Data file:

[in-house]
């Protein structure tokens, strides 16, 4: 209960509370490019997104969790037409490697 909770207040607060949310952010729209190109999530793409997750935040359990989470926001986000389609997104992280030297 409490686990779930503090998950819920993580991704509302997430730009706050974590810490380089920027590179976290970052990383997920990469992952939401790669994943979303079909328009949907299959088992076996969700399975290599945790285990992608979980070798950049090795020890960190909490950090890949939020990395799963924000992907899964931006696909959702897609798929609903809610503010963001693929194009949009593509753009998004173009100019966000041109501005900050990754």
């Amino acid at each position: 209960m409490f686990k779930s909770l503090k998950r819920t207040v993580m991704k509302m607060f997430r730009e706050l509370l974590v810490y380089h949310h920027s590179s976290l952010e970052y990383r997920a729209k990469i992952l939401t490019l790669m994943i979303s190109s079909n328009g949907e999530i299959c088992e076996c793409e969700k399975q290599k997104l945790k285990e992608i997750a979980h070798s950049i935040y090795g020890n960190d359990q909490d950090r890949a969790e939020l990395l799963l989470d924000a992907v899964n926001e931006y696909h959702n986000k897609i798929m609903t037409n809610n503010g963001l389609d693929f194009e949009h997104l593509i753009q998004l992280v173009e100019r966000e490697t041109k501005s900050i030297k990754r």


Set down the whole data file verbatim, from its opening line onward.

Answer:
[in-house]
């Protein structure tokens, strides 16, 4: 209960509370490019997104969790037409490697 909770207040607060949310952010729209190109999530793409997750935040359990989470926001986000389609997104992280030297 409490686990779930503090998950819920993580991704509302997430730009706050974590810490380089920027590179976290970052990383997920990469992952939401790669994943979303079909328009949907299959088992076996969700399975290599945790285990992608979980070798950049090795020890960190909490950090890949939020990395799963924000992907899964931006696909959702897609798929609903809610503010963001693929194009949009593509753009998004173009100019966000041109501005900050990754």
């Amino acid at each position: 209960m409490f686990k779930s909770l503090k998950r819920t207040v993580m991704k509302m607060f997430r730009e706050l509370l974590v810490y380089h949310h920027s590179s976290l952010e970052y990383r997920a729209k990469i992952l939401t490019l790669m994943i979303s190109s079909n328009g949907e999530i299959c088992e076996c793409e969700k399975q290599k997104l945790k285990e992608i997750a979980h070798s950049i935040y090795g020890n960190d359990q909490d950090r890949a969790e939020l990395l799963l989470d924000a992907v899964n926001e931006y696909h959702n986000k897609i798929m609903t037409n809610n503010g963001l389609d693929f194009e949009h997104l593509i753009q998004l992280v173009e100019r966000e490697t041109k501005s900050i030297k990754r």